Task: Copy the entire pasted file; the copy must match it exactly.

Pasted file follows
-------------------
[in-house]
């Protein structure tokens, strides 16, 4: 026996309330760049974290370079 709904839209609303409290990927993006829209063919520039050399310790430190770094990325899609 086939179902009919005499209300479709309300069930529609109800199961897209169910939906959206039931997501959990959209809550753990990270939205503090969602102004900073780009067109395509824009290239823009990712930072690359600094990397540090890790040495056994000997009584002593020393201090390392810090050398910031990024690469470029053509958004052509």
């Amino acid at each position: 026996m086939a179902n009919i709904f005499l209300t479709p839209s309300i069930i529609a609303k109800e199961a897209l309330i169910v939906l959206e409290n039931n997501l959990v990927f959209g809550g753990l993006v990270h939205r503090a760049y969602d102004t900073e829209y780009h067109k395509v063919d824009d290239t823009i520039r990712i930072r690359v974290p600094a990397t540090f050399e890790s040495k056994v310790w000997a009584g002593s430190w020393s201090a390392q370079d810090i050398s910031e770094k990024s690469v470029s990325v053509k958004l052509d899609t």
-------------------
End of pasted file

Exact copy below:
[in-house]
């Protein structure tokens, strides 16, 4: 026996309330760049974290370079 709904839209609303409290990927993006829209063919520039050399310790430190770094990325899609 086939179902009919005499209300479709309300069930529609109800199961897209169910939906959206039931997501959990959209809550753990990270939205503090969602102004900073780009067109395509824009290239823009990712930072690359600094990397540090890790040495056994000997009584002593020393201090390392810090050398910031990024690469470029053509958004052509």
């Amino acid at each position: 026996m086939a179902n009919i709904f005499l209300t479709p839209s309300i069930i529609a609303k109800e199961a897209l309330i169910v939906l959206e409290n039931n997501l959990v990927f959209g809550g753990l993006v990270h939205r503090a760049y969602d102004t900073e829209y780009h067109k395509v063919d824009d290239t823009i520039r990712i930072r690359v974290p600094a990397t540090f050399e890790s040495k056994v310790w000997a009584g002593s430190w020393s201090a390392q370079d810090i050398s910031e770094k990024s690469v470029s990325v053509k958004l052509d899609t």